Pakistan anti-terrorism court (ATC) on Saturday convicted a former university lecturer of blasphemy and sentenced him to death. Junaid Hafeez, a lecturer at the Bahauddin Zakariya University in the central Pakistan city of Multan, was accused of blasphemy, having insulted Islam’s Prophet Muhammad and its holy book, the Quran, verbally and on Facebook in 2013.
Additional Sessions Judge Kashif Qayyum sentenced Junaid Hafeez to death under Section 295-C of the Pakistan Penal Code (PPC).
Asad Jamal, Hafeez’s lawyer, said that he would appeal against the ruling in a higher court. “There can’t be a fair trial in blasphemy cases in Pakistan,” Jamal said, furthering: “We have a spineless system. No one can stand up to a blasphemy charge.”
Defence attorney Shahbaz Gormani said his client was wrongly convicted and that the verdict would be appealed.
Hafeez was a lecturer in English literature at Bahauddin Zakariya University in the city of Multan. Shortly after he began working there as a graduate student in 2011, he found himself targeted by an Islamist student group, Islami Jamiat Talaba (the student group affiliate of the Islamist political party Jamaat-e-Islami) and Tehrik-tahafaz-e-Namoos-e-risalat, who took issue with what they considered Hafeez’s “liberal” teaching.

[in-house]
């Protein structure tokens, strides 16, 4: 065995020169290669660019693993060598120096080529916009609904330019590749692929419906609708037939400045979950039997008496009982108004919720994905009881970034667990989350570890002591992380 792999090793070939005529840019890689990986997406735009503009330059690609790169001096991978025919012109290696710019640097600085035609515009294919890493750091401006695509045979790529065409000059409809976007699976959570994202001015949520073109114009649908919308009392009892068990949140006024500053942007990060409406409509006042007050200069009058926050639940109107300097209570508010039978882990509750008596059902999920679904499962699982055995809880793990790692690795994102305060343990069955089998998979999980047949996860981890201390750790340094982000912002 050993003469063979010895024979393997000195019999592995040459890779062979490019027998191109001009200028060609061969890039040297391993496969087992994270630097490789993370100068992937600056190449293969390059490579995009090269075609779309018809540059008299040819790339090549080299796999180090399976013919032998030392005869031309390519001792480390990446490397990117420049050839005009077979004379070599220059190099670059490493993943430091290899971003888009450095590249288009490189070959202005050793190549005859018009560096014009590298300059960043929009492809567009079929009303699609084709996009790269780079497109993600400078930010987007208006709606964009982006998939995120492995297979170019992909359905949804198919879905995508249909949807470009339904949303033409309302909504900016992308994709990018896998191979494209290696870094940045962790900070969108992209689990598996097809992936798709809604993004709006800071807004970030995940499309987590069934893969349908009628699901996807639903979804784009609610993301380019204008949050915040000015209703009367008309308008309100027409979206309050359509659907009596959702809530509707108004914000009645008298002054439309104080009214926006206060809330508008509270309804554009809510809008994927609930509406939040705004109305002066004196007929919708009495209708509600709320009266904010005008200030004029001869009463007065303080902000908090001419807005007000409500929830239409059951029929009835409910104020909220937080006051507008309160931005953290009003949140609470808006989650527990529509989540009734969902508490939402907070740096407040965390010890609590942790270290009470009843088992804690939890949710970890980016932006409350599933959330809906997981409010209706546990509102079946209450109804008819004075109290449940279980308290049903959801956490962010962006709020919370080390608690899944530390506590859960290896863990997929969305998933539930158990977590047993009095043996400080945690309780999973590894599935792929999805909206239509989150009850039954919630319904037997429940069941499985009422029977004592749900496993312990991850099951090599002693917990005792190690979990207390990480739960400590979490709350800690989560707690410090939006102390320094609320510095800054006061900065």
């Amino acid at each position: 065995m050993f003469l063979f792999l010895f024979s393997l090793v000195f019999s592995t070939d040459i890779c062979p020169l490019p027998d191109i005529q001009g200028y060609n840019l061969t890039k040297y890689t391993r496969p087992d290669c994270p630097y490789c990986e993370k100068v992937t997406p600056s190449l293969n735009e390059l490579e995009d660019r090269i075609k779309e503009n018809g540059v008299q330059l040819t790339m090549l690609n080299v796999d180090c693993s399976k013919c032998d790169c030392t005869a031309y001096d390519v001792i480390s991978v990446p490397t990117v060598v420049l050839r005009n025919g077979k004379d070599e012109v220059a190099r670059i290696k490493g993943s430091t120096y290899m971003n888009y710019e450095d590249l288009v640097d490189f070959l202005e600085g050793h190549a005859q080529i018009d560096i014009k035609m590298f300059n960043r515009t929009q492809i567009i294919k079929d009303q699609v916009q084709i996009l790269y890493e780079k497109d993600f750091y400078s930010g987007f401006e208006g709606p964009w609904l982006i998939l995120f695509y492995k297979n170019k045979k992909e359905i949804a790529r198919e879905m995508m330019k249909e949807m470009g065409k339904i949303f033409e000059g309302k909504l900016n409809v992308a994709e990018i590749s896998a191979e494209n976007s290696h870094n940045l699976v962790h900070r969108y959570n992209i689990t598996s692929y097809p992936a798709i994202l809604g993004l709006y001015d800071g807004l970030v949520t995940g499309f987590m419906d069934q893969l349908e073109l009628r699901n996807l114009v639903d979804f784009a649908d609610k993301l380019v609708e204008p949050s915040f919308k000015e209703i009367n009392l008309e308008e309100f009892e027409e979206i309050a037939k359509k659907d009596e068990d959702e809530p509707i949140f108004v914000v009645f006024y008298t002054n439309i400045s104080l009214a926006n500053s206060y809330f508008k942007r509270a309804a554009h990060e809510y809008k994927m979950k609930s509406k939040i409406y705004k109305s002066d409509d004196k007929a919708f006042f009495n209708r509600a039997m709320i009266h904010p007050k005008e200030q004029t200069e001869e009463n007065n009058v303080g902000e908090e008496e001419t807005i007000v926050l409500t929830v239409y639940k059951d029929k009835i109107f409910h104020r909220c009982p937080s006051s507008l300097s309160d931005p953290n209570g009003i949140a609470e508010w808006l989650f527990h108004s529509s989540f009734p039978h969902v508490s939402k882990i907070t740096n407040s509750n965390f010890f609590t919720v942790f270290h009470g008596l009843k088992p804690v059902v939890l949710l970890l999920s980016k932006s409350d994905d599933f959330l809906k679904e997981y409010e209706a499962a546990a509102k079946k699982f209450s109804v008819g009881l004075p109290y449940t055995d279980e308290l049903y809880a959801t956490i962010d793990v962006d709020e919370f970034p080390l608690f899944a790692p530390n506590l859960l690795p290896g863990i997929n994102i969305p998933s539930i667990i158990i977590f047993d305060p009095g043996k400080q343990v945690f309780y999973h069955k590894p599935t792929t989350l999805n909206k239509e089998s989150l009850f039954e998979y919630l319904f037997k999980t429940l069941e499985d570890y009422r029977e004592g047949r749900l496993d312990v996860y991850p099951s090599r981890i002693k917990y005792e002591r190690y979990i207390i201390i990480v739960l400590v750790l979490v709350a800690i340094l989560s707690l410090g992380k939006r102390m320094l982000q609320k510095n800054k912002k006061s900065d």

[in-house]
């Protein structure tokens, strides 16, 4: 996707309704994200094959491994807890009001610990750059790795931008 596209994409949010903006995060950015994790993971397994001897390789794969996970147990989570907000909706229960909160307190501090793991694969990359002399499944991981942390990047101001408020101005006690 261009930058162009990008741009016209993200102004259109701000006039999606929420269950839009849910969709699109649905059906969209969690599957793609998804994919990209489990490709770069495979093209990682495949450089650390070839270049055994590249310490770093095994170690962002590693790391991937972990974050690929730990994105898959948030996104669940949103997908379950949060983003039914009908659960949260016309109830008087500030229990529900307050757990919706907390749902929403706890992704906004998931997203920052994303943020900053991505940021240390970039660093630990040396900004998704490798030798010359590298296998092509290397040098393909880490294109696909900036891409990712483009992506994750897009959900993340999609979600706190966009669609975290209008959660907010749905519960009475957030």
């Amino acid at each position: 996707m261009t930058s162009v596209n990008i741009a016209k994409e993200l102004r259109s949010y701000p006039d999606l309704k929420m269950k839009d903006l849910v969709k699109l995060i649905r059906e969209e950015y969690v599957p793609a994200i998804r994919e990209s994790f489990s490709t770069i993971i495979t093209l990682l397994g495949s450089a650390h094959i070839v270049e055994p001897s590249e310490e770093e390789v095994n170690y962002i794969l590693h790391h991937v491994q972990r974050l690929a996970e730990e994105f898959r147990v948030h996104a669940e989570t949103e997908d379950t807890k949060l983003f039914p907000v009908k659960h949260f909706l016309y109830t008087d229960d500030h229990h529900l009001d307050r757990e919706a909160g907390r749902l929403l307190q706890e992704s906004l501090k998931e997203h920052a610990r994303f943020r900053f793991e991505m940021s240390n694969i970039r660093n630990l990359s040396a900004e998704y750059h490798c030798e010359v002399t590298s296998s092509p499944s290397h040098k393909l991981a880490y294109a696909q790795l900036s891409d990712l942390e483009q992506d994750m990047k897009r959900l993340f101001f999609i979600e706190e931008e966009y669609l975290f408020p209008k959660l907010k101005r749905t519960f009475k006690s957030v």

The academic was arrested on March 13, 2013, having been accused of using a fake Facebook profile to insult the Prophet Muhammad in a closed group called “So-Called Liberals of Pakistan.” Since 2014, Hafeez has been held in solitary confinement because he would likely be killed if kept with the general population.
Due to security concerns, Saturday’s trial was held inside the jail where Hafeez is being held.
Blasphemy is an extremely sensitive issue in Pakistan. Under Pakistan’s blasphemy law, anyone accused of “insulting” Islam can be sentenced to death. Dozens are sitting on death row in the country for alleged blasphemy.
In 2017, in a similar case, the anti-terrorism court (ATC) in Pakistan has sentenced a 30-year-old man, belonging to the minority Shia community, to death for allegedly posting blasphemous content on Facebook.
According to the Human Rights Commission of Pakistan, the country had in 2016 arrested 15 people – 10 Muslims and five non-Muslims – on blasphemy charges. Several other violent incidents linked to alleged blasphemy have alarmed human rights groups in recent times.